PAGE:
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|Title:||Using the polarisation index to explain the structure of price tiers|
|Citation:||Proceedings of ANZMAC 2004: Marketing accountablities and responsibilities [online] / Jim Wiley and Peter Thirkell (eds.):www1-6|
|Conference Name:||Australia and New Zealand Marketing Academy Conference (2004 : Wellington, N.Z.)|
|Wade Jarvis, Steven Goodman and Cam Rungie|
|Abstract:||The Polarisation index, developed by Sabavala, Morrison and Kalwani, is a well-known measure of loyalty for repeated discrete choices (Brown et al. 2003). The index refers to choices between two alternatives, but is utilised to show deviations from loyalty in a multiple alternative setting. The index can range between zero and one, where zero indicates pure homogeneity in consumer choice and one indicates maximal heterogeneity among consumers (Fader and Schmittlein 1993). Normal academic research into Polarisation has focused on the unit of analysis as the brand. Given the ability of the index to handle two choice alternatives within multiple alternative settings, and therefore the ability to combine alternatives, this paper applies the index to price tiers. The authors develop polarisations for a number of price tiers and compare these to the market shares for each. Using purchase data from Australia and taking bottled wine as an example, the authors show higher polarisations for the <$7.49 price tier and the >$17.50 price tier. The commercial price tier, where loyalty is in line with market share is $7.50-$12.49. In this paper, the authors explain the methodology behind these findings and discuss the results in relation to a large brand and a niche brand marketing content.|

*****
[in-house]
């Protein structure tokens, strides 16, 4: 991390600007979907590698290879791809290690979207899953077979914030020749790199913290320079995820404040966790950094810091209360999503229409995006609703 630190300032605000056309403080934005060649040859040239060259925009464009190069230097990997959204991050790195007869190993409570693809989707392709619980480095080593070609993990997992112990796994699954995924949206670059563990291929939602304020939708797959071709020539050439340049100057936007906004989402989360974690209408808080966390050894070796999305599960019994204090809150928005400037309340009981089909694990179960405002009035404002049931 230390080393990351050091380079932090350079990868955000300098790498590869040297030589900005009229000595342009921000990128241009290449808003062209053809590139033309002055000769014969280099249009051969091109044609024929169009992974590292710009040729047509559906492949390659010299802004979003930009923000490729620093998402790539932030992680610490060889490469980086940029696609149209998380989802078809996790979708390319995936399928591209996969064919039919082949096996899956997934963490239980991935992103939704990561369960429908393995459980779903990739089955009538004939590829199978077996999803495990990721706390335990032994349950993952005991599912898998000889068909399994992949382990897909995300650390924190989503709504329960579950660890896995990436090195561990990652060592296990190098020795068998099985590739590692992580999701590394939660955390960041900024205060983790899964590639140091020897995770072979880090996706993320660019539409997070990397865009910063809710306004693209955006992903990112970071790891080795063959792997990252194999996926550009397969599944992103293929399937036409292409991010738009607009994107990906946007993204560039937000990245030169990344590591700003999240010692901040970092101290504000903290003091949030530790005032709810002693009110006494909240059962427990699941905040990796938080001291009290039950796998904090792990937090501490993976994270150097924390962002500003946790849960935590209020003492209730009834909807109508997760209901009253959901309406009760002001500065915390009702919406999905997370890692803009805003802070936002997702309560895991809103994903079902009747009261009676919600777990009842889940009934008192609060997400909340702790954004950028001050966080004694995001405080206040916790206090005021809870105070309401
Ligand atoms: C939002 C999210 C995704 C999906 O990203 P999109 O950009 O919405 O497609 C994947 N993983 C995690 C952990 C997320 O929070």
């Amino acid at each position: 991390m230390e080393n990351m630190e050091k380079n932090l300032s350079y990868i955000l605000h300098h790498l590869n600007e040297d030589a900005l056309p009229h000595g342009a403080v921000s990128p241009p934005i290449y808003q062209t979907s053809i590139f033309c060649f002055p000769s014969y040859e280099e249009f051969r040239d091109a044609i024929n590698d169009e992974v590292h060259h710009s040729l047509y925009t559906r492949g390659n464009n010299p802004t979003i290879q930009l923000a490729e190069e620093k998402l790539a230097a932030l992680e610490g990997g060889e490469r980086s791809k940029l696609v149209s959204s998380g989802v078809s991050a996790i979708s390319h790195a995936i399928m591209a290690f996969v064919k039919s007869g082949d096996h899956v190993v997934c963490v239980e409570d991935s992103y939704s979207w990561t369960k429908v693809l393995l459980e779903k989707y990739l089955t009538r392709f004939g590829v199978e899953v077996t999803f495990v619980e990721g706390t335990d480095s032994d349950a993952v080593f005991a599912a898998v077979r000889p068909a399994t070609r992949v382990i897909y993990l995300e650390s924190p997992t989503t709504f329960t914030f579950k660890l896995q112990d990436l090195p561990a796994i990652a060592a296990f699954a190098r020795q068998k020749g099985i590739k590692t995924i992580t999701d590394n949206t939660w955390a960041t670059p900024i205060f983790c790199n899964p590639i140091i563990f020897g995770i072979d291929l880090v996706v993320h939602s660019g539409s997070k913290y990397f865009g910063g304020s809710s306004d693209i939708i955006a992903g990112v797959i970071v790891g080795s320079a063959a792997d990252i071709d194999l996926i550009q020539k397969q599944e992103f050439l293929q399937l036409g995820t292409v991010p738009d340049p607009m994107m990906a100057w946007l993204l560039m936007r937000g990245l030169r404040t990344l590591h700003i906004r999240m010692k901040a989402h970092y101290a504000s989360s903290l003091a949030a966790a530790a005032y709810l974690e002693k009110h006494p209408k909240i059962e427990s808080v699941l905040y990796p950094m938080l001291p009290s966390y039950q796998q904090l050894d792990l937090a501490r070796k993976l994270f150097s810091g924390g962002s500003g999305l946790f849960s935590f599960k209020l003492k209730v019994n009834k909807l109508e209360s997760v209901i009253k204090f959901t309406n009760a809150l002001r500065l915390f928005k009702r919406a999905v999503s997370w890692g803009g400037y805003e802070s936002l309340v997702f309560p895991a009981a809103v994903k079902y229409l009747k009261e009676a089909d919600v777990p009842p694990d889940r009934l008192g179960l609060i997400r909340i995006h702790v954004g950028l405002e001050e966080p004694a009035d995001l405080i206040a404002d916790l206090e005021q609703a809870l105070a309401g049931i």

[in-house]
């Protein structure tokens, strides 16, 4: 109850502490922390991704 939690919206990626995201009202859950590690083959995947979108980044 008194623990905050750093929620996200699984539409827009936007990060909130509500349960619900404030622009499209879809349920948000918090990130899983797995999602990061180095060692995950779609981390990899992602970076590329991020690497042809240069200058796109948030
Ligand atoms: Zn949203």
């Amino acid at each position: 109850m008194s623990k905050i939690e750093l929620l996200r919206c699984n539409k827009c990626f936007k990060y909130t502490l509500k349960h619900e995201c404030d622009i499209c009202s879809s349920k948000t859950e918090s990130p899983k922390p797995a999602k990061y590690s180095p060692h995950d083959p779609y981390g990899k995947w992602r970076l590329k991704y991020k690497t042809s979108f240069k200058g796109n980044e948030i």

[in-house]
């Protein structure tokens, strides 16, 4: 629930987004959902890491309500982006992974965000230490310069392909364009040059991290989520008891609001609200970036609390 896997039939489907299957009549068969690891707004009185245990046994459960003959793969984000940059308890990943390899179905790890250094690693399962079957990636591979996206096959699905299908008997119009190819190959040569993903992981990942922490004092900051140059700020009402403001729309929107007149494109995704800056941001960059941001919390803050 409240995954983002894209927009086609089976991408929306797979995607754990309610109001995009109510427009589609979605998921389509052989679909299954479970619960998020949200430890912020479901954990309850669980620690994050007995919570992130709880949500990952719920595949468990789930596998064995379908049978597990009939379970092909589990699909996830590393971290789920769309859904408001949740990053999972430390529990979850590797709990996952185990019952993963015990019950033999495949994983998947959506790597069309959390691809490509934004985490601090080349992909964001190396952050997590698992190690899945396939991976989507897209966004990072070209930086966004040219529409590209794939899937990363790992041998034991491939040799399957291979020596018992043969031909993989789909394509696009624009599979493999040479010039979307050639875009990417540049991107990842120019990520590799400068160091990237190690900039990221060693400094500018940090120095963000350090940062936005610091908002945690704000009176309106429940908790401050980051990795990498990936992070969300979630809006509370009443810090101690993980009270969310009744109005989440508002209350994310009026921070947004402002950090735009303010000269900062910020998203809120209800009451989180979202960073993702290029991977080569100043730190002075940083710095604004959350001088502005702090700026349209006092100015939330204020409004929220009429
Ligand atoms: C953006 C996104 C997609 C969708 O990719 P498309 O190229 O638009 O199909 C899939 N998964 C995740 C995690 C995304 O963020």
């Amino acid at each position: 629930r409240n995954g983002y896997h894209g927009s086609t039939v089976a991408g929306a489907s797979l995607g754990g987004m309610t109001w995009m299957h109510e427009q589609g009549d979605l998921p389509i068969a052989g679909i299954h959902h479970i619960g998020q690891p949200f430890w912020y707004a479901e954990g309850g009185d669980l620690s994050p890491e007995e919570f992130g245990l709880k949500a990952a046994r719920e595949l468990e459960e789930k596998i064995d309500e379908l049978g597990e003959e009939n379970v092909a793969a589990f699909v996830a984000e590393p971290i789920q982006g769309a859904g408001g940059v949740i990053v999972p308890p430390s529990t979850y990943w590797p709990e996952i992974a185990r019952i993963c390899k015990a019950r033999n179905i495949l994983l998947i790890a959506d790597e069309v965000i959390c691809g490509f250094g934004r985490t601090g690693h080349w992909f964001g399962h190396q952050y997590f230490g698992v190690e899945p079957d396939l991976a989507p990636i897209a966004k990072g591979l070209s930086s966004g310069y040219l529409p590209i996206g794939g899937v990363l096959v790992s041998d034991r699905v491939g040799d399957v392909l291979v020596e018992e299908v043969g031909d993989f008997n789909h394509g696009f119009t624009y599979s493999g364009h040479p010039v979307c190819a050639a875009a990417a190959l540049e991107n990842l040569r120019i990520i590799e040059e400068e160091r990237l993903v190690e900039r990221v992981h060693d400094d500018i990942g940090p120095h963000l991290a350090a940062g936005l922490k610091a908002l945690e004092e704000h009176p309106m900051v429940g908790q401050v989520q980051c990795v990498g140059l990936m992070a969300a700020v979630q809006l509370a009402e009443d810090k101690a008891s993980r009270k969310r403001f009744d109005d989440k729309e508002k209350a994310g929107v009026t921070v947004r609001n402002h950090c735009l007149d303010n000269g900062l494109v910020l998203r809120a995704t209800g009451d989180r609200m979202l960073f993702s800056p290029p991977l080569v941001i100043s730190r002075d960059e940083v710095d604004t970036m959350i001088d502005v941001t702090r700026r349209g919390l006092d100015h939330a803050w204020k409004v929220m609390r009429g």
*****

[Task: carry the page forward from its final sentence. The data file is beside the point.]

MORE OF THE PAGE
|Keywords:||loyalty; polarisation; price tiers|
|Rights:||Copyright status unknown|
|Appears in Collections:||Business School publications|
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